“Parnell! My dead king!” – IMO Walter Cronkite

Inevitability does not dampen sadness and a sense of loss. It does not exactly dampen grief because grief has become a dead emotion in our society. Nobody cares enough of a damn about almost anyone or anything to go down into their souls and mourn the passing even of an era of giants. The only people this society seems to deem worthy of grief are entertainers.

So Walter Cronkite has gone, and if I do not grieve it was for me because he was a symbol more than a human being. His public presence and meaning transcended his life as a man. He was something special, yes. He meant journalistic integrity and a sense of human warmth even if you had no idea who lived behind the image on the screen.

Maybe he was the last of a generation that could grieve and take us with him. On November 22, 1963 I was a junior at Hunter College. The word came to us at 2 PM that John F. Kennedy had been shot. In those days we still believed in the magnetism and power of a President to make a difference. Thus the impact of the news was horrifying. When I got over to the Student Center, there were TVs in the lobby and cafeteria, and there was Walter Cronkite. He said he had confirmation that President John F. Kennedy had just died in Parkland Hospital in Dallas, Texas.

And then this happen: his voice stopped for a second. He removed his glasses. He wiped away tears. And then he got on with it.

Cronkite came to where we were because he’d been there too. He was old enough to have seen the death of Franklin D. Roosevelt in April 1945. But none of us could remember the last assassination, of William McKinley in 1901. So Walter Cronkite donned our shoes and we both trod together into an unknown country in which nothing would ever again be the same. And I think we all knew it.

Cronkite spoke truth to power. He was perhaps the first “mainstream” journalist to break the idiotic mold of objectivity and say to Lyndon Johnson and the rest of America that we could not win the war in Vietnam. And he was right. And President Johnson’s line about having lost Middle America because he lost Cronkite by now has been quoted half to death–except that Johnson was smart enough to know he was hearing prophecy and truth.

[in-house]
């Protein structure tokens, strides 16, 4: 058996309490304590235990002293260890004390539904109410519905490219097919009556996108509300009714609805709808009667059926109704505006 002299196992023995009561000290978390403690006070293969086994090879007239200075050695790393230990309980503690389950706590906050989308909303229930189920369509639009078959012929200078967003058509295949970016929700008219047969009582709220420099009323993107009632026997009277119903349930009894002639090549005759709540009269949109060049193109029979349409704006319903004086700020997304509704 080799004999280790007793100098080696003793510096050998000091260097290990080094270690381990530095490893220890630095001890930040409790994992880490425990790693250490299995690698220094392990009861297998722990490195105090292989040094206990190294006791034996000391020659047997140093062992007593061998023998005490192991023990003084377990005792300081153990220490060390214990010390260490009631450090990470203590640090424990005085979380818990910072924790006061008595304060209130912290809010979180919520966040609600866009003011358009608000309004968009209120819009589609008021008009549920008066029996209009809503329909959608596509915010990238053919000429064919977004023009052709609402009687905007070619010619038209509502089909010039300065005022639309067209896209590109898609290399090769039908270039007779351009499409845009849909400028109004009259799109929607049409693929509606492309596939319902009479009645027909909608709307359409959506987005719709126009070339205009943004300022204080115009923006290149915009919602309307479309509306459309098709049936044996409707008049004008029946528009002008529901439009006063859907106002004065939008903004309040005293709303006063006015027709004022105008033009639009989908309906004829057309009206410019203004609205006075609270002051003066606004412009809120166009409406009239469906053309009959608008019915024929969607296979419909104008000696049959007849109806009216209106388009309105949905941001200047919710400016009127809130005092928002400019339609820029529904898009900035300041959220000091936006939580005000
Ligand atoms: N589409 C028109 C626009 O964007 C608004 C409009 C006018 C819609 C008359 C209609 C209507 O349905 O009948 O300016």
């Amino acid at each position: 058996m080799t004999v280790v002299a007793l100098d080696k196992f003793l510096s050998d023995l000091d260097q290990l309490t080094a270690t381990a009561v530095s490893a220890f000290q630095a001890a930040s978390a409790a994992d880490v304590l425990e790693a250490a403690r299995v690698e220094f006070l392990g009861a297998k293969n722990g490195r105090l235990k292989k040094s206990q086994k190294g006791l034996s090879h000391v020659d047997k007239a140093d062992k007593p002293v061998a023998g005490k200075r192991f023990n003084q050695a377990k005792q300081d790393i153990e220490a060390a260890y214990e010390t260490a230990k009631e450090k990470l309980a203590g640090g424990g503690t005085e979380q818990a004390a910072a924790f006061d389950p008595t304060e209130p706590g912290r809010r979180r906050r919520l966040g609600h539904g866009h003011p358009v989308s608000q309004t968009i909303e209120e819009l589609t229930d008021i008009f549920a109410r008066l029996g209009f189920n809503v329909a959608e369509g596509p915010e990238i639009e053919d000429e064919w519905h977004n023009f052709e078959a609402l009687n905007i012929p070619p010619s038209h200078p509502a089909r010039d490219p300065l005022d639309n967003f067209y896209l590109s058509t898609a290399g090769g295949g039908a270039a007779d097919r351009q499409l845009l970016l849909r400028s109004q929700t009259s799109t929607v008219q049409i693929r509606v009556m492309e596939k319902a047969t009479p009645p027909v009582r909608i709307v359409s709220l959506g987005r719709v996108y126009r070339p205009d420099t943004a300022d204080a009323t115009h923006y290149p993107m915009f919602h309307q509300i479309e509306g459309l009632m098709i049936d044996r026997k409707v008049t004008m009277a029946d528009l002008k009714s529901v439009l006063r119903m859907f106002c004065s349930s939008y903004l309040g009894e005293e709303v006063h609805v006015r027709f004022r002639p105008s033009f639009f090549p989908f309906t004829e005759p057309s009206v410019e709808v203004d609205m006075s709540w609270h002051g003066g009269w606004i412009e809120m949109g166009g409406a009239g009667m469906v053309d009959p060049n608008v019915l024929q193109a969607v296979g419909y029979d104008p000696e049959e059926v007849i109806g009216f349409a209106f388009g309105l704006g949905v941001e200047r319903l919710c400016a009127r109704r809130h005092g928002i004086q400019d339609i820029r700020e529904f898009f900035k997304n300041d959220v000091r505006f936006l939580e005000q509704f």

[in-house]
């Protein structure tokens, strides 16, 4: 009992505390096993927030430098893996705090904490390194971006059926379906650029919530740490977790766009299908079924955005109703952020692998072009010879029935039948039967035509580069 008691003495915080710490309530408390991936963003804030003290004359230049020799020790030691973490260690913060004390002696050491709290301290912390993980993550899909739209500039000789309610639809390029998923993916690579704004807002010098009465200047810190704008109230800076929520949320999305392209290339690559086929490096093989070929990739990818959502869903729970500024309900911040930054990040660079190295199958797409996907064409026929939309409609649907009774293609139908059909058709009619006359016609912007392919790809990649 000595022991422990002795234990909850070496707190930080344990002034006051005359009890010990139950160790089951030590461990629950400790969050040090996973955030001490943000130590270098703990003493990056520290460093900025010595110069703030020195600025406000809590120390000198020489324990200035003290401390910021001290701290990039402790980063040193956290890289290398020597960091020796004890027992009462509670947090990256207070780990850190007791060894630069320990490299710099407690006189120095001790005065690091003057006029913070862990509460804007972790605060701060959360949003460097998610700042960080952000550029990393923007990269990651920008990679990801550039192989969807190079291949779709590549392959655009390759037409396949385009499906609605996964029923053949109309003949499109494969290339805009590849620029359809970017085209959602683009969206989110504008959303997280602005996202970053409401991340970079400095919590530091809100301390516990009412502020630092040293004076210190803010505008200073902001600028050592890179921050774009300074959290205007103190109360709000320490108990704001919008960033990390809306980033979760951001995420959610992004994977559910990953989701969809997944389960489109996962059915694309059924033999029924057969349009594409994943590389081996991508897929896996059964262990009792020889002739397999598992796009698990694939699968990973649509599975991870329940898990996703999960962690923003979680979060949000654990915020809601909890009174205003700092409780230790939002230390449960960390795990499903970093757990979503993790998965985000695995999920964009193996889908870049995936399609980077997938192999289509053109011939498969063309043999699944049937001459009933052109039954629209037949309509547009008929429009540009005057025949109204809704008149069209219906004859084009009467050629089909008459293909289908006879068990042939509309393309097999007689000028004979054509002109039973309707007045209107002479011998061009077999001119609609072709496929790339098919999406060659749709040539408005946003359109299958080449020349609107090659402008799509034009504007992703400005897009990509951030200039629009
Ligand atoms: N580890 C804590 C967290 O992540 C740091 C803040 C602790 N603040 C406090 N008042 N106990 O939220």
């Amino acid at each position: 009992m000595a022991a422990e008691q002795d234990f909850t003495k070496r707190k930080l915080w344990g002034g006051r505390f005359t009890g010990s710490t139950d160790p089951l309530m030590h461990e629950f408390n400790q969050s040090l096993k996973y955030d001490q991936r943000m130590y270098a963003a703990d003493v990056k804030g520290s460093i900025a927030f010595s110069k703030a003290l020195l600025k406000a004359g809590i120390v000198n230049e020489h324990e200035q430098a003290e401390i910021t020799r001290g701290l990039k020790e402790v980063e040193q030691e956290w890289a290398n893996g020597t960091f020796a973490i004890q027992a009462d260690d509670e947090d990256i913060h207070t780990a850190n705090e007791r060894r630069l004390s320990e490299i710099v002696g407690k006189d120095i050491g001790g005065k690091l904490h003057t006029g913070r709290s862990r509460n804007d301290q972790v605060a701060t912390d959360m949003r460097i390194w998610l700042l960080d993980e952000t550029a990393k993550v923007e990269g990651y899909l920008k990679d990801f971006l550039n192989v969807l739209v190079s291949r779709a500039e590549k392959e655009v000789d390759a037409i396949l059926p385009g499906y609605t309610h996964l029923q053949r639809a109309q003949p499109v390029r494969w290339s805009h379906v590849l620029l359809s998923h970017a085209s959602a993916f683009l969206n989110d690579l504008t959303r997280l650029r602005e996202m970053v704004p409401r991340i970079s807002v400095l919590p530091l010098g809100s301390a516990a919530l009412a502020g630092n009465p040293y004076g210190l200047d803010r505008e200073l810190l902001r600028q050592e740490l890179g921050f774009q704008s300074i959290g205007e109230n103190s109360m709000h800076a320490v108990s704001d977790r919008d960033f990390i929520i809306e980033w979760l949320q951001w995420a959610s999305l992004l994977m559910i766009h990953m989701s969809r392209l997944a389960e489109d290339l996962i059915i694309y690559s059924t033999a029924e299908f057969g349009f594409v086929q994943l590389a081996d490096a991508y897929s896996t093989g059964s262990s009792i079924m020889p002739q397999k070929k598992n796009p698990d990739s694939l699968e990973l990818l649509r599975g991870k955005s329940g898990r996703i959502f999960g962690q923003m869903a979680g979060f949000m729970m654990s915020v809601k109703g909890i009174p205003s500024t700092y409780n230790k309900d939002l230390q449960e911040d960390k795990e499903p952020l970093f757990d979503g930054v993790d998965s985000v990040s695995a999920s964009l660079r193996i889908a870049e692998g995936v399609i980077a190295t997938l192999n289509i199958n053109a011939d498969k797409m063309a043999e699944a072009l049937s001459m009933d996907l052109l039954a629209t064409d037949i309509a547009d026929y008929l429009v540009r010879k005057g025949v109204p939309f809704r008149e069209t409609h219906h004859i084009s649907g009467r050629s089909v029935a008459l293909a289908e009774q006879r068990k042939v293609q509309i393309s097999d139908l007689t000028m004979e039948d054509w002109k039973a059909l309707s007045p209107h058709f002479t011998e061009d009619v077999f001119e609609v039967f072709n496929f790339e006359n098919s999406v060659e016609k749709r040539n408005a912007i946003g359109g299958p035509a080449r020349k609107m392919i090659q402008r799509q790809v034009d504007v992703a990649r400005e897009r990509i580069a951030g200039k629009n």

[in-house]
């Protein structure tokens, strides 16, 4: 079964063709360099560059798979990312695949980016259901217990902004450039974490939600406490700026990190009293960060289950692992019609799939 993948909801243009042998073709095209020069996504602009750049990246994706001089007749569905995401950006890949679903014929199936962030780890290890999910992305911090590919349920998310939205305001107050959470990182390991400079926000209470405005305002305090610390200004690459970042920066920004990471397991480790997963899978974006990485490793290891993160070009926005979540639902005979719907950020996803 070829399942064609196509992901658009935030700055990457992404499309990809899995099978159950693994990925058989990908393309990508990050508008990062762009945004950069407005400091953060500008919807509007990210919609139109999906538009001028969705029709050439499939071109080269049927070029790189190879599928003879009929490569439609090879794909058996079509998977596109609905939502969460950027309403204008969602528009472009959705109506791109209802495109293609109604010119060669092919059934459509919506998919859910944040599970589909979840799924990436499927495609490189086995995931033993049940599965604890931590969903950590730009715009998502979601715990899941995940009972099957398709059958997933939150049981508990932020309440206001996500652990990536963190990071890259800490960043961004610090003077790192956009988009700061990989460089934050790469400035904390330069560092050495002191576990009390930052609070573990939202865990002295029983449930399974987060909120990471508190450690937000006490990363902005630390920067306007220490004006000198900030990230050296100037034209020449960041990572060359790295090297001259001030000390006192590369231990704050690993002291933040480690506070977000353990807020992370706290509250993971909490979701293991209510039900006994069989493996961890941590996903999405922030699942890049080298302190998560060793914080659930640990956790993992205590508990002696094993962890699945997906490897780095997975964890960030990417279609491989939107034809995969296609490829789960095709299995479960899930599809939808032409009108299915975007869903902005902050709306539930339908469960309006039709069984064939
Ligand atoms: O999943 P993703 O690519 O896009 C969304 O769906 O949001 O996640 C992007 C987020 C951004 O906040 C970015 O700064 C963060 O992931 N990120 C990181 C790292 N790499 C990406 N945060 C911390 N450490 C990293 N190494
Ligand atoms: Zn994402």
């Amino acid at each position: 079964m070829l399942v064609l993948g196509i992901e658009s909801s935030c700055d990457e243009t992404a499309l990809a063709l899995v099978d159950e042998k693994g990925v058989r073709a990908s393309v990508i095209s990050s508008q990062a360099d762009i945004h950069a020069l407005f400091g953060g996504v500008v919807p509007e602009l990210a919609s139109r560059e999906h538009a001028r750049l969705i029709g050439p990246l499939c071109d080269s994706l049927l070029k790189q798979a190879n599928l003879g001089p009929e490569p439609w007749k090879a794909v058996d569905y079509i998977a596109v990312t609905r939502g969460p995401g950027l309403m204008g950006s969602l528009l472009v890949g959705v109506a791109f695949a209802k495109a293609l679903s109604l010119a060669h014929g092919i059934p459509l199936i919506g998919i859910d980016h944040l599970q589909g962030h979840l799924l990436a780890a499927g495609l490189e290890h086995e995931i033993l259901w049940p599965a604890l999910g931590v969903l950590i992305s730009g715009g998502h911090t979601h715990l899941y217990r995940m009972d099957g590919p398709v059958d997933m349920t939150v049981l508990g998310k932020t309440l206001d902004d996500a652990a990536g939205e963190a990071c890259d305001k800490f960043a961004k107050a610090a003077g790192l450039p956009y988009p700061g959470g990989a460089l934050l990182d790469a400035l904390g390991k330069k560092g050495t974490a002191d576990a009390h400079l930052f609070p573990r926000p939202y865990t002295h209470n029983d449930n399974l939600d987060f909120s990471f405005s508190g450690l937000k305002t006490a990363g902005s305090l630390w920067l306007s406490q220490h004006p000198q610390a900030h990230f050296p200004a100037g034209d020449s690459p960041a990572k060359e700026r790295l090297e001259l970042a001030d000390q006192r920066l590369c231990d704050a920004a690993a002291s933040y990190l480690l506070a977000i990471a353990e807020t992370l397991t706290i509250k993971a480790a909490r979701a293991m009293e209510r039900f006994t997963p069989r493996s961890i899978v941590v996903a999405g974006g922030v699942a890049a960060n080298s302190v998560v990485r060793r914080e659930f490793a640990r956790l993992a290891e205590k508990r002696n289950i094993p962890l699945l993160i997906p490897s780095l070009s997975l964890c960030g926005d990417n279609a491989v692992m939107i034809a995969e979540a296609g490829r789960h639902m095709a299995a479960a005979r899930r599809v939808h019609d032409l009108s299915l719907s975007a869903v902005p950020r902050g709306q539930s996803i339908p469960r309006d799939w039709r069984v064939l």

What was it about Cronkite? We believed him.

We never got the sense that here was a man spinning the news and lying to us in the name of an agenda. When the late photojournalist W. Eugene Smith wrote that he wished the word “objectivity” would disappear from the journalist’s lexicon, he foresaw–sadly and probably in unexpected ways–the successors to what now passes for journalism in this nation.

What do we have now? For in their whining and pugnacious attacks on the “state-run media,” what we have now are the shrill voices of Limbaugh, Levin, Malzberg, Ingraham, Hannity, and the worst of all traducers of truth and order, the walking psychotic episodes, Glenn Beck and Michael “Savage.” There is no balance. Who stands against this? Rachel Maddow is wonderful but she is one voice in a wilderness of post-Conservative spin.

Cronkite will turn over in his grave.

No longer do we believe in politicians as public servants. Since Kennedy, the parade of liars has been unbroken. The truth-tellers either were murdered or lost so badly they might just as well have stopped a bullet. Yes, JFK may have lied, too, but he gave us the image of truthfulness. Our politicians now don’t even try. The Bushes, father and son? Bill Clinton? Sorry, I voted for him, but Obama’s shell is starting to crack and the coalition of the willing is beginning to fray because he is most likely as big a double-dealer as any of his predecessors. Given recent history, he will need to prove he’s not.

Someone on the left will have to say all this. You cannot begin to descry truth with all the words come from the legion of pundits who play to the collective audience of white trash that live in some mythological heartland.

Cronkite respected Middle America. Today’s commentators have turned them into trash by leaving their drum-beating hatreds and prejudices untouched by reality, and by feeding them. Hardworking Americans become not ennobled but Dittoheads and a legion of morons intoning “Sean, you’re a great American.” No, he’s not, he’s a crowd-pleasing whore.

We won’t see Walter Cronkite’s like again. He wouldn’t be able to get a job on Fox News.

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